and Teesta in The Big Fight recently spoke about the Congress in Maharashtra
not implementing the Srikrishna Commission Report.
Q You carry a lot
of articles by politicians.
A We do feel it
critical that we engage with the political class. If we didnt
engage with them, if we kept our moral uprightness, we wouldnt
reach anywhere. We know we are not dealing with angels. We ask them
questions which need to be asked. Fascism can only be fought politically.
Q How do you resolve
the age-old debate between objective and activist journalism?
A There can be nothing
like taking an objective stand between secularism and fascism. Thats
bull-shit. We are publicly and unashamedly against fascism. Otherwise
we maintain high professional standards in CC. For instance, if before
an election we are making an assessment of the winning chances of any
party, we look at it purely from journalistic point of view.
Q Doesnt your
stand prevent you access as journalists to those you oppose? Dont
you feel the need to let them speak sometimes?
A Frankly its
not our concern to establish our ``credibility as journalists
to fascists. When we feel the need, we approach them. We have sent faxes
to L K Advani and had he replied, we would have published his replies.
But we don't want to appear objective just to get Bal Thackeray to talk
to us. We write with full responsibility. Weve written on Muslim
communalism as strongly. We dont feel our writing would be incomplete
without a sound-byte from the Jamaat-e-Islami or the Muslim Personal
Q What about your
limited reach? Arent you talking to the already converted?
A This remains a question 10 years after we started. But Im more
confident answering it now. If we were just sermonizing, it would be
a valid concern. But this magazine is shown around everywhere, held
up during Lok Sabha debates, mainly because of the information it carries.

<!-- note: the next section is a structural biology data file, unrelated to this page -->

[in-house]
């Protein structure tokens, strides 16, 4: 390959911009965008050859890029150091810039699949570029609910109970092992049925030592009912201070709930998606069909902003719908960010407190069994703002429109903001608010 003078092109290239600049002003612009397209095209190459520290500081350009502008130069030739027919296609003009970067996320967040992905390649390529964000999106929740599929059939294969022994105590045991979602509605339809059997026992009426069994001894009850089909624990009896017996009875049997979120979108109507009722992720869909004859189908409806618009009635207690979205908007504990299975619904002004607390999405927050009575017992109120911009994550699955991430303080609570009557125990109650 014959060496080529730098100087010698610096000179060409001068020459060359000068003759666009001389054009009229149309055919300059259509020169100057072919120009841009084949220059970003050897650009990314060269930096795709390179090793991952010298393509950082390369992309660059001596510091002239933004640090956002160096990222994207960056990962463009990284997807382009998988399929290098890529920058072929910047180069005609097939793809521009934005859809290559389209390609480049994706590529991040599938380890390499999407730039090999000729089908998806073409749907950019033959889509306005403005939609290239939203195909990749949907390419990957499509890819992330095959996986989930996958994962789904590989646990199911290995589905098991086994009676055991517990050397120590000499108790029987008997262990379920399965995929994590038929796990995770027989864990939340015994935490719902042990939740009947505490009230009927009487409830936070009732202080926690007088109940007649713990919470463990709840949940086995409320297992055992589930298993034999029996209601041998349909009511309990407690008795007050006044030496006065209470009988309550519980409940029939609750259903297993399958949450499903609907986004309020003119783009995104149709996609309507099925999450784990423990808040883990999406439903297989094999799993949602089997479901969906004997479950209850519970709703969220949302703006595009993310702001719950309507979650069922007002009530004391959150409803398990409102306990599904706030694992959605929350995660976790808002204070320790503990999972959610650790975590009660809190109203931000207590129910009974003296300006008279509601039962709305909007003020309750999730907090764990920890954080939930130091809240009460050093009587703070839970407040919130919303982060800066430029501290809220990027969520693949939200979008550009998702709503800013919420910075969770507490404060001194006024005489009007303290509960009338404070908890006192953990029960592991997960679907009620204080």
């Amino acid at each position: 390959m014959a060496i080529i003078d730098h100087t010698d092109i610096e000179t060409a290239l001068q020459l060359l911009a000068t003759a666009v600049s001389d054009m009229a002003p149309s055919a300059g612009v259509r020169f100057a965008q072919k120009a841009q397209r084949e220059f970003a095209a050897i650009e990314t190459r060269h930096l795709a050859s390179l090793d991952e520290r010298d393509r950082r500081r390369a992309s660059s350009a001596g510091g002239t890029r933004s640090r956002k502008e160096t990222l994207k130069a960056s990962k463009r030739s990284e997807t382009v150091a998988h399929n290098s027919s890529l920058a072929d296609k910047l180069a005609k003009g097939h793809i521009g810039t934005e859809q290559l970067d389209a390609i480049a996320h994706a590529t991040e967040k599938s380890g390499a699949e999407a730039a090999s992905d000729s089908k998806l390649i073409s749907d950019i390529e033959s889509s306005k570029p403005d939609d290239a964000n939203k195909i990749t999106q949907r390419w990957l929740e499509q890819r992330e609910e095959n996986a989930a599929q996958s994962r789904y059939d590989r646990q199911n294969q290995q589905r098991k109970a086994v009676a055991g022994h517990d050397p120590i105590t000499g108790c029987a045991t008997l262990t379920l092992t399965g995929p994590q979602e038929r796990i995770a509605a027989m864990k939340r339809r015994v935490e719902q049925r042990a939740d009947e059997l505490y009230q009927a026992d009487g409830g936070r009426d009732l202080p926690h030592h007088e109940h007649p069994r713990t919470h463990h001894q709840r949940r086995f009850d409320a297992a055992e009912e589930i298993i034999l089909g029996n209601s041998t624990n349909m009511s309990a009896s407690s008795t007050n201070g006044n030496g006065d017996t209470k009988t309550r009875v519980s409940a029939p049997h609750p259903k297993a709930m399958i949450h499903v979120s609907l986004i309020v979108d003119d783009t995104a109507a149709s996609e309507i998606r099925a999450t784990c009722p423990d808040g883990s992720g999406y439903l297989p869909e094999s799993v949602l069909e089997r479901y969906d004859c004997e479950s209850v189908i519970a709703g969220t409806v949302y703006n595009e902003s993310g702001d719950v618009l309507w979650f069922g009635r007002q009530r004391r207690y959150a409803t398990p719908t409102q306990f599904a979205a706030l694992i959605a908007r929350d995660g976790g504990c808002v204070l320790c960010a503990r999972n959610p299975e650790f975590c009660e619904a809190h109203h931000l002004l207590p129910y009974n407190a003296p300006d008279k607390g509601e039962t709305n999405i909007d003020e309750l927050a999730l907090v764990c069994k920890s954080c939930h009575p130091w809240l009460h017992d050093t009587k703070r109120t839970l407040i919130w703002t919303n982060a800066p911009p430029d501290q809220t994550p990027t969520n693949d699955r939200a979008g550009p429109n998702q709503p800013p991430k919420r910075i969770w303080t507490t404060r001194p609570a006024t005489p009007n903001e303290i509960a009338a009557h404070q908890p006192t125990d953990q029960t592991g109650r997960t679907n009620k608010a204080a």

Theres not too much editorial writing. Investigative journalism
is our forte. Our special issue on Gujarat was translated in 6 languages,
and we keep being informed that our issues have been translated by some
group or the other.
We have no illusions
- if we were working in mainstream publications, we would be read by
lakhs, but then we would be part of a package deal along with fashion,
Also, being in CC has allowed us to bring both the Gujarat
report as well as act to hold Narendra Modi to account. We dont
feel the constraints we would as full-time journalists.
Q Dont you
wish your articles would appear in the mainstream press?
A Sometimes we do.
And sometimes they have. Our 10-part series on the Srikrishna Commission
appeared in Mid-day, Dainik Bhaskar, and many other publications. When
we interviewed V N Rai, we sent a capsule to the Times which carried
it and then he was interviewed all over. In fact he joked that we had
made a national hero out of him!
Q Whats your
print order, and how do you handle distribution?
A We print 8-10,000
copies, depending on the theme, and we have to coax vendors to keep
the copy. Its not a question of ideology here, but pure commerce.
They have new publications coming out and giving them incentives every
month almost. We cant afford that. But we have managed an all-India
Q Since CC is devoted
to one cause, have you ever run out of topics for the next
A Thats a
dream we wish would come true! One of the loveliest letters we received
was from a Narbada Bachao Andolan activist wishing that ``communalism
ended and this magazine went out of business. But for every issue,
weve had to hold back stuff because we cant afford to add
pages. We do joke about communalism being a question of our bread and
butter, buts seriously, I wish the day would come when there wouldnt
be the need for CC, and I would go back to mainstream journalism, come
home and listen to jazz and do some gardening.
Q So do you think
this is ``the best of all possible worlds?
A Not at all. We
are aware that all this needs to be said in Hindi and we hope that will
soon happen. Some groups in Maharashtra have also proposed bringing
it out in Marathi. Were ok with that as long as we dont
have to bear the financial burden.
Jyoti Punwani is
a Mumbai based free lance who has written extensively on communal issues.